The Ancient Greek hydraulis was the earliest known keyboard instrument. It was a type of pipe organ that was invented in the third century BC. The keys of this instrument were likely stable and could be played with a light touch. From its invention until the 14th century, the organ stayed the only keyboard instrument. Also, most of the time, it did not feature a keyboard at all but buttons instead or large levers operated by a whole hand. Until the 15th century, almost every keyboard had seven naturals to each octave. 

It was during the 14th century when the clavicymbalum, clavichord, and harpsichord appeared. Both the clavichord and the harpsichord were common until the widespread adoption of the piano in the 18th century, after which their popularity faded. 

The piano was a revolutionary instrument because a pianist could change the volume or dynamics of the sound by changing the vigor with which each key was struck. The full name of the piano is gravicembalo con piano e forte, which means harpsichord with soft and loud, or shortened to the pianoforte, which is the Italian of soft-loud.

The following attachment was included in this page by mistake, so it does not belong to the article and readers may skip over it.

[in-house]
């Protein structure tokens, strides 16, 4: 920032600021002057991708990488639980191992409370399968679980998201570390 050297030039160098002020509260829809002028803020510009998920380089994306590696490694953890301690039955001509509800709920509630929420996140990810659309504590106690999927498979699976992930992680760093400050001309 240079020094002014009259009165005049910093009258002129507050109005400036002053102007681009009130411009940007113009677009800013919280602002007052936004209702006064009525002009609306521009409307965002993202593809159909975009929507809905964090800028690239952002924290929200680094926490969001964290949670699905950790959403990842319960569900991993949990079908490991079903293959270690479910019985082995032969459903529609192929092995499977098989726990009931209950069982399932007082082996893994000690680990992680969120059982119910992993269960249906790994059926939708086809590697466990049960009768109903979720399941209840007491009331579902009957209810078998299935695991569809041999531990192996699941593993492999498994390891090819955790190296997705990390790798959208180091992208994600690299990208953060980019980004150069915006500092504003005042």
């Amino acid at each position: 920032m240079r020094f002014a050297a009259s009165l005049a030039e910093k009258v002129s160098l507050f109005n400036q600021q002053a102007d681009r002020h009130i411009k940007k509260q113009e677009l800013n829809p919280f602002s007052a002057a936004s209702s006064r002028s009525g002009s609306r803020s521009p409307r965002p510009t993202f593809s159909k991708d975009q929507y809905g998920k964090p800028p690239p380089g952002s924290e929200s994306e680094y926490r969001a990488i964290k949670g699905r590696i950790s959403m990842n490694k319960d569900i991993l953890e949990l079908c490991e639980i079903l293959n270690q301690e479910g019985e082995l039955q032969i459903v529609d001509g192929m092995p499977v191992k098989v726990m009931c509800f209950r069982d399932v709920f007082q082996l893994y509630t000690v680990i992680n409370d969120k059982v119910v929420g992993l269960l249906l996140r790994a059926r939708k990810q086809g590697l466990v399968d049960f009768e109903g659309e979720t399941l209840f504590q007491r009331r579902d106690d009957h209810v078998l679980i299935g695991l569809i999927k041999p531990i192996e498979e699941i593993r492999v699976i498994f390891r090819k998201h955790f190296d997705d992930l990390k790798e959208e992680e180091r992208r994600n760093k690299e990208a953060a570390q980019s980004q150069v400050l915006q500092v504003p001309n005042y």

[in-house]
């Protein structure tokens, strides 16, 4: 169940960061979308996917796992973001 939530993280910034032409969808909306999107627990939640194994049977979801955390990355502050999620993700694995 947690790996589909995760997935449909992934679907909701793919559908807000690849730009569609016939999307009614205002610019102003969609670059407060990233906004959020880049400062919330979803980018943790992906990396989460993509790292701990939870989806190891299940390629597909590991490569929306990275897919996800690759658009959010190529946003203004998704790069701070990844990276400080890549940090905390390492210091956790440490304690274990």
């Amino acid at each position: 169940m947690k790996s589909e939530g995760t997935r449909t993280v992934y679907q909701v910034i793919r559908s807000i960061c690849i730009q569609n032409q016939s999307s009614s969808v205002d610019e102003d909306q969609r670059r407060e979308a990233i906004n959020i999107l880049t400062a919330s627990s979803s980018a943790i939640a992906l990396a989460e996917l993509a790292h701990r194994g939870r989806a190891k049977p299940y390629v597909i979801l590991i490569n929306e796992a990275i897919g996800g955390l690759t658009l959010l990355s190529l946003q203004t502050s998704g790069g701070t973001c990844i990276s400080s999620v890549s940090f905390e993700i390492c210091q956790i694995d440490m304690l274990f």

The current piano that we know today is a product of the late 19th century and is far removed in both sound and appearance of the “pianos” known to Beethoven, Mozart, and Haydn. In fact, the modern piano is very different from even the 19th-century pianos used by Chopin, Brahms, and Liszt. 

In the early 20th century, keyboard instruments were developed further. Early in the century, electromechanical instruments like the Ondes Martenot appeared, which was a very important contribution to the history of the keyboard. 

Modern Keyboards